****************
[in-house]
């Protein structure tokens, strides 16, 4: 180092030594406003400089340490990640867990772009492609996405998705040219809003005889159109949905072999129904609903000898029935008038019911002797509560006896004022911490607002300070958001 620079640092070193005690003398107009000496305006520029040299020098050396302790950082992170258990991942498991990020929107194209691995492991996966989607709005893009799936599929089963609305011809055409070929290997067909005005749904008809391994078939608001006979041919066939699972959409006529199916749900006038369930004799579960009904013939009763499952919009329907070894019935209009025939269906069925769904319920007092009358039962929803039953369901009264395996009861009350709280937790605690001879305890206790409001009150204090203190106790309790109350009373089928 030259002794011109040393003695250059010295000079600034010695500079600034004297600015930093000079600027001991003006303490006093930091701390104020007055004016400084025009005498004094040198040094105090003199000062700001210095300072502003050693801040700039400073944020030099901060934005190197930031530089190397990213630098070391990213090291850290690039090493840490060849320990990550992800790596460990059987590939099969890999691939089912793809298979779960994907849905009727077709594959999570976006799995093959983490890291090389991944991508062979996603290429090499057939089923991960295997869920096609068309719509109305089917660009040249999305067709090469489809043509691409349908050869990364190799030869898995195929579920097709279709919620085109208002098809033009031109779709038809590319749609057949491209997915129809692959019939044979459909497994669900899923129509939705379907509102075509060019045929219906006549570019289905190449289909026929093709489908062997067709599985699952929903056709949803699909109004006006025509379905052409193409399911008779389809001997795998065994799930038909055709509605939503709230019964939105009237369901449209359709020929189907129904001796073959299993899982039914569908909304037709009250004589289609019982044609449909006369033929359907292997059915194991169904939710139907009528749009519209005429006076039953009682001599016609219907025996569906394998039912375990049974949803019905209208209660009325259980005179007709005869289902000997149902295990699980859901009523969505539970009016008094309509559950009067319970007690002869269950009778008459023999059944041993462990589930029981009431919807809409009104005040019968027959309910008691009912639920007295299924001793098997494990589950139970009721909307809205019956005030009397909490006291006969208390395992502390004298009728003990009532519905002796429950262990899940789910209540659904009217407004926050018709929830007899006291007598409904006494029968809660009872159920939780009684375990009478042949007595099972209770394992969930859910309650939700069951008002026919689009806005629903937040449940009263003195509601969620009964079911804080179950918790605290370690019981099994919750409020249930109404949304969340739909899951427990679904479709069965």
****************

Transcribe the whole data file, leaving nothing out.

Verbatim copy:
[in-house]
């Protein structure tokens, strides 16, 4: 180092030594406003400089340490990640867990772009492609996405998705040219809003005889159109949905072999129904609903000898029935008038019911002797509560006896004022911490607002300070958001 620079640092070193005690003398107009000496305006520029040299020098050396302790950082992170258990991942498991990020929107194209691995492991996966989607709005893009799936599929089963609305011809055409070929290997067909005005749904008809391994078939608001006979041919066939699972959409006529199916749900006038369930004799579960009904013939009763499952919009329907070894019935209009025939269906069925769904319920007092009358039962929803039953369901009264395996009861009350709280937790605690001879305890206790409001009150204090203190106790309790109350009373089928 030259002794011109040393003695250059010295000079600034010695500079600034004297600015930093000079600027001991003006303490006093930091701390104020007055004016400084025009005498004094040198040094105090003199000062700001210095300072502003050693801040700039400073944020030099901060934005190197930031530089190397990213630098070391990213090291850290690039090493840490060849320990990550992800790596460990059987590939099969890999691939089912793809298979779960994907849905009727077709594959999570976006799995093959983490890291090389991944991508062979996603290429090499057939089923991960295997869920096609068309719509109305089917660009040249999305067709090469489809043509691409349908050869990364190799030869898995195929579920097709279709919620085109208002098809033009031109779709038809590319749609057949491209997915129809692959019939044979459909497994669900899923129509939705379907509102075509060019045929219906006549570019289905190449289909026929093709489908062997067709599985699952929903056709949803699909109004006006025509379905052409193409399911008779389809001997795998065994799930038909055709509605939503709230019964939105009237369901449209359709020929189907129904001796073959299993899982039914569908909304037709009250004589289609019982044609449909006369033929359907292997059915194991169904939710139907009528749009519209005429006076039953009682001599016609219907025996569906394998039912375990049974949803019905209208209660009325259980005179007709005869289902000997149902295990699980859901009523969505539970009016008094309509559950009067319970007690002869269950009778008459023999059944041993462990589930029981009431919807809409009104005040019968027959309910008691009912639920007295299924001793098997494990589950139970009721909307809205019956005030009397909490006291006969208390395992502390004298009728003990009532519905002796429950262990899940789910209540659904009217407004926050018709929830007899006291007598409904006494029968809660009872159920939780009684375990009478042949007595099972209770394992969930859910309650939700069951008002026919689009806005629903937040449940009263003195509601969620009964079911804080179950918790605290370690019981099994919750409020249930109404949304969340739909899951427990679904479709069965």